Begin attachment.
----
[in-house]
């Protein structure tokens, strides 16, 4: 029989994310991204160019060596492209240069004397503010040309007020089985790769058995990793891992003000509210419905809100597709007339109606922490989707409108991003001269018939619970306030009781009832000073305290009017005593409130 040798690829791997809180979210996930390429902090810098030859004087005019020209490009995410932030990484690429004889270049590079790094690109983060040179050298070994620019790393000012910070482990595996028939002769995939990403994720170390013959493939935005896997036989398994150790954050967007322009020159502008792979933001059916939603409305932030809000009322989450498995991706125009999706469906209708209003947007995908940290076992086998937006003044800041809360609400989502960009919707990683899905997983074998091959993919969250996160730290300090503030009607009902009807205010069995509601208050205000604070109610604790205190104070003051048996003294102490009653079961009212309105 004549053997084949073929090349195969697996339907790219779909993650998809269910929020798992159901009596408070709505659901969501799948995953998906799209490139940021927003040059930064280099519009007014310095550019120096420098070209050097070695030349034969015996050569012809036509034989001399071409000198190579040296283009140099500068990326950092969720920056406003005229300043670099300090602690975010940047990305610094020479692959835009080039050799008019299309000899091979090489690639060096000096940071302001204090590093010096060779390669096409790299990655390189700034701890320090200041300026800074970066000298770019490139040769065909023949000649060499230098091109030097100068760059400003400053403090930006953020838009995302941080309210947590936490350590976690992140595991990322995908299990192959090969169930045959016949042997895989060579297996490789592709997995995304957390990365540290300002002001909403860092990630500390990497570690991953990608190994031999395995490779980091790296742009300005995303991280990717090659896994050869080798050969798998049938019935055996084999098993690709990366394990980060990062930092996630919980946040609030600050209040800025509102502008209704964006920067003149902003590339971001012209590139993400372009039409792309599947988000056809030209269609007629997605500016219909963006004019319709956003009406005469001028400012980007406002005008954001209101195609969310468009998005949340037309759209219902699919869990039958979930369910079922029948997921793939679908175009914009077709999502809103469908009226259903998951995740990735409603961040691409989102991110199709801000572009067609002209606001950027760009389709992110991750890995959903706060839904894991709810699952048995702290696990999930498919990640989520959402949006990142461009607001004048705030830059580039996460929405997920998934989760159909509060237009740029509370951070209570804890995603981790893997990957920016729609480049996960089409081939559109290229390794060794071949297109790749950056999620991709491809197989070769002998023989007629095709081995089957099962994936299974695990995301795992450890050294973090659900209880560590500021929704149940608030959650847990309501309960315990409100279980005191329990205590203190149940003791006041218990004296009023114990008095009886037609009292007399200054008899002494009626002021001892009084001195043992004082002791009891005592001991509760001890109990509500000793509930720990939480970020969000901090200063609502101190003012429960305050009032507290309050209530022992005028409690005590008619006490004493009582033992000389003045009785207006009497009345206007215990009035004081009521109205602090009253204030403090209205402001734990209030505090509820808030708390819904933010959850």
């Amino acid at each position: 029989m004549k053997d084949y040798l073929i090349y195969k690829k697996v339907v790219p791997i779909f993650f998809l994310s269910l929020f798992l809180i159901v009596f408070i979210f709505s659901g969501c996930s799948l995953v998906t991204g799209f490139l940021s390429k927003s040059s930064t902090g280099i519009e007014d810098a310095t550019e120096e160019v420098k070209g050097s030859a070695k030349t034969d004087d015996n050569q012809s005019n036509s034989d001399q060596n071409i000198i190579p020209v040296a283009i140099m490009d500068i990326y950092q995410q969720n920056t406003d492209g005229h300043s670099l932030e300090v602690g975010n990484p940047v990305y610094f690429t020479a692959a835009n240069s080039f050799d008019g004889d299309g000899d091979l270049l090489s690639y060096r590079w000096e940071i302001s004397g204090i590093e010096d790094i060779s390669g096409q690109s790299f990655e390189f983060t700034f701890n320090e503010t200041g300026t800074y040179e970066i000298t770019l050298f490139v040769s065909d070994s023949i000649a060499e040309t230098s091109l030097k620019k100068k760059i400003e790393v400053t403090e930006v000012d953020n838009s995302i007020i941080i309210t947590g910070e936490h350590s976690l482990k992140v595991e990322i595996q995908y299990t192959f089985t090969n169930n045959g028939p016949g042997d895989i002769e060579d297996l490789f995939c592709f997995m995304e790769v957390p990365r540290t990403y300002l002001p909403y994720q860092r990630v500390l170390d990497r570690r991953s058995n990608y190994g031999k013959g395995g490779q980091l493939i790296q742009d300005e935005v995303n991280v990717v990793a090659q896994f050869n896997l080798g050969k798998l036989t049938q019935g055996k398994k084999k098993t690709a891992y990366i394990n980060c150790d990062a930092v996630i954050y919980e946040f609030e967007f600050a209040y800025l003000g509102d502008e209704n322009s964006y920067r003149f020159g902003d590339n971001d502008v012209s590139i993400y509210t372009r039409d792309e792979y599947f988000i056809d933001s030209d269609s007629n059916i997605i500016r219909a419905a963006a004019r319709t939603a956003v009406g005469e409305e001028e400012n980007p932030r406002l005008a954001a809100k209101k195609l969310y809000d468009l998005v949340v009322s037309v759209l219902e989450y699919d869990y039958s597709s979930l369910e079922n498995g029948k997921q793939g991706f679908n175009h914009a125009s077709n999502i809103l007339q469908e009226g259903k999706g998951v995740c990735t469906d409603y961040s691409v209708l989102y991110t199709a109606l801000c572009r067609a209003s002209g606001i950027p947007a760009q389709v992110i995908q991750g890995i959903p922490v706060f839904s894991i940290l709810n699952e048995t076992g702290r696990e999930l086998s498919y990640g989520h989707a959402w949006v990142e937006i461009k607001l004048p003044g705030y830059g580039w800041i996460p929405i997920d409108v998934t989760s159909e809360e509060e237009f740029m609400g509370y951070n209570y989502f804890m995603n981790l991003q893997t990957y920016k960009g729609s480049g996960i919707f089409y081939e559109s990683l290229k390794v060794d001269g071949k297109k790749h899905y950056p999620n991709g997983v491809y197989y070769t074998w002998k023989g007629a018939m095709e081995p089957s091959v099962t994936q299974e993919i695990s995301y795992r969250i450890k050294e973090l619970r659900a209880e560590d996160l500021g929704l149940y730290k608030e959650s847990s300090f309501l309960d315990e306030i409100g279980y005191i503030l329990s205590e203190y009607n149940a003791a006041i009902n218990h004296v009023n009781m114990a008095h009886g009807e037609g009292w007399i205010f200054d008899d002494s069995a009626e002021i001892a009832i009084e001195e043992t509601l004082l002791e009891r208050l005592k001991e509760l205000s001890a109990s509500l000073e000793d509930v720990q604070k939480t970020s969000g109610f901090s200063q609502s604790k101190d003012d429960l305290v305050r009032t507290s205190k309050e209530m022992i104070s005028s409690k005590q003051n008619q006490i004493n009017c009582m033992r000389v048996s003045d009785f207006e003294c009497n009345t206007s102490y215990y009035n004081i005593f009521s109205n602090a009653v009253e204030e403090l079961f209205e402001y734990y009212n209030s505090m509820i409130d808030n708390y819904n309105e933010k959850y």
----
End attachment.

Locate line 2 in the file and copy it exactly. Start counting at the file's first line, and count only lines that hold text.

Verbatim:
């Protein structure tokens, strides 16, 4: 029989994310991204160019060596492209240069004397503010040309007020089985790769058995990793891992003000509210419905809100597709007339109606922490989707409108991003001269018939619970306030009781009832000073305290009017005593409130 040798690829791997809180979210996930390429902090810098030859004087005019020209490009995410932030990484690429004889270049590079790094690109983060040179050298070994620019790393000012910070482990595996028939002769995939990403994720170390013959493939935005896997036989398994150790954050967007322009020159502008792979933001059916939603409305932030809000009322989450498995991706125009999706469906209708209003947007995908940290076992086998937006003044800041809360609400989502960009919707990683899905997983074998091959993919969250996160730290300090503030009607009902009807205010069995509601208050205000604070109610604790205190104070003051048996003294102490009653079961009212309105 004549053997084949073929090349195969697996339907790219779909993650998809269910929020798992159901009596408070709505659901969501799948995953998906799209490139940021927003040059930064280099519009007014310095550019120096420098070209050097070695030349034969015996050569012809036509034989001399071409000198190579040296283009140099500068990326950092969720920056406003005229300043670099300090602690975010940047990305610094020479692959835009080039050799008019299309000899091979090489690639060096000096940071302001204090590093010096060779390669096409790299990655390189700034701890320090200041300026800074970066000298770019490139040769065909023949000649060499230098091109030097100068760059400003400053403090930006953020838009995302941080309210947590936490350590976690992140595991990322995908299990192959090969169930045959016949042997895989060579297996490789592709997995995304957390990365540290300002002001909403860092990630500390990497570690991953990608190994031999395995490779980091790296742009300005995303991280990717090659896994050869080798050969798998049938019935055996084999098993690709990366394990980060990062930092996630919980946040609030600050209040800025509102502008209704964006920067003149902003590339971001012209590139993400372009039409792309599947988000056809030209269609007629997605500016219909963006004019319709956003009406005469001028400012980007406002005008954001209101195609969310468009998005949340037309759209219902699919869990039958979930369910079922029948997921793939679908175009914009077709999502809103469908009226259903998951995740990735409603961040691409989102991110199709801000572009067609002209606001950027760009389709992110991750890995959903706060839904894991709810699952048995702290696990999930498919990640989520959402949006990142461009607001004048705030830059580039996460929405997920998934989760159909509060237009740029509370951070209570804890995603981790893997990957920016729609480049996960089409081939559109290229390794060794071949297109790749950056999620991709491809197989070769002998023989007629095709081995089957099962994936299974695990995301795992450890050294973090659900209880560590500021929704149940608030959650847990309501309960315990409100279980005191329990205590203190149940003791006041218990004296009023114990008095009886037609009292007399200054008899002494009626002021001892009084001195043992004082002791009891005592001991509760001890109990509500000793509930720990939480970020969000901090200063609502101190003012429960305050009032507290309050209530022992005028409690005590008619006490004493009582033992000389003045009785207006009497009345206007215990009035004081009521109205602090009253204030403090209205402001734990209030505090509820808030708390819904933010959850």